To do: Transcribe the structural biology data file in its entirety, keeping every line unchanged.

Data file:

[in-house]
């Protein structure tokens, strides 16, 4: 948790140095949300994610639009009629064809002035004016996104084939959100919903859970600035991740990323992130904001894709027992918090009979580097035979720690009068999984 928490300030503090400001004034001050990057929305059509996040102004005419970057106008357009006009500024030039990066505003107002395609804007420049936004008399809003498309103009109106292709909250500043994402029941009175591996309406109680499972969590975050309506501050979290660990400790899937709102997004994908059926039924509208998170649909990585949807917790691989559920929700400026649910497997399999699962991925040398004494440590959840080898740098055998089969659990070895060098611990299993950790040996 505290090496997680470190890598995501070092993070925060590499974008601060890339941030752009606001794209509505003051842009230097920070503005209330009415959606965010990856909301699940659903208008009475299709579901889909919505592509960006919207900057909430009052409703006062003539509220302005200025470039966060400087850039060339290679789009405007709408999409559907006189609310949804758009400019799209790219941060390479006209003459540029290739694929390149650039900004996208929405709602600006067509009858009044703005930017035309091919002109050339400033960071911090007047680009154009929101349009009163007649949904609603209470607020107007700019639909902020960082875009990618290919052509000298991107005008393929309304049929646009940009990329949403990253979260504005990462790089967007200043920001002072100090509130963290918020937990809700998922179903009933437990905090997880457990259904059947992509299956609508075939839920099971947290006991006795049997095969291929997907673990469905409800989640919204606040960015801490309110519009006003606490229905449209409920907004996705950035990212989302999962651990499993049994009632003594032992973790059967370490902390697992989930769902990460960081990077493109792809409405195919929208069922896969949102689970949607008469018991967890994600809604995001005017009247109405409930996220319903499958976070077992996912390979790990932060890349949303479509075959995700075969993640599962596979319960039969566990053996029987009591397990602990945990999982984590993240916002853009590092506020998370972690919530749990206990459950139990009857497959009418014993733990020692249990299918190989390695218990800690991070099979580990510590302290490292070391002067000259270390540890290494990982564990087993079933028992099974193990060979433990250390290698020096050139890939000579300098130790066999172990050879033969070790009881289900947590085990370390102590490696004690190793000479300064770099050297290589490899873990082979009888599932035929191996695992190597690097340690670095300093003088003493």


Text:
[in-house]
């Protein structure tokens, strides 16, 4: 948790140095949300994610639009009629064809002035004016996104084939959100919903859970600035991740990323992130904001894709027992918090009979580097035979720690009068999984 928490300030503090400001004034001050990057929305059509996040102004005419970057106008357009006009500024030039990066505003107002395609804007420049936004008399809003498309103009109106292709909250500043994402029941009175591996309406109680499972969590975050309506501050979290660990400790899937709102997004994908059926039924509208998170649909990585949807917790691989559920929700400026649910497997399999699962991925040398004494440590959840080898740098055998089969659990070895060098611990299993950790040996 505290090496997680470190890598995501070092993070925060590499974008601060890339941030752009606001794209509505003051842009230097920070503005209330009415959606965010990856909301699940659903208008009475299709579901889909919505592509960006919207900057909430009052409703006062003539509220302005200025470039966060400087850039060339290679789009405007709408999409559907006189609310949804758009400019799209790219941060390479006209003459540029290739694929390149650039900004996208929405709602600006067509009858009044703005930017035309091919002109050339400033960071911090007047680009154009929101349009009163007649949904609603209470607020107007700019639909902020960082875009990618290919052509000298991107005008393929309304049929646009940009990329949403990253979260504005990462790089967007200043920001002072100090509130963290918020937990809700998922179903009933437990905090997880457990259904059947992509299956609508075939839920099971947290006991006795049997095969291929997907673990469905409800989640919204606040960015801490309110519009006003606490229905449209409920907004996705950035990212989302999962651990499993049994009632003594032992973790059967370490902390697992989930769902990460960081990077493109792809409405195919929208069922896969949102689970949607008469018991967890994600809604995001005017009247109405409930996220319903499958976070077992996912390979790990932060890349949303479509075959995700075969993640599962596979319960039969566990053996029987009591397990602990945990999982984590993240916002853009590092506020998370972690919530749990206990459950139990009857497959009418014993733990020692249990299918190989390695218990800690991070099979580990510590302290490292070391002067000259270390540890290494990982564990087993079933028992099974193990060979433990250390290698020096050139890939000579300098130790066999172990050879033969070790009881289900947590085990370390102590490696004690190793000479300064770099050297290589490899873990082979009888599932035929191996695992190597690097340690670095300093003088003493």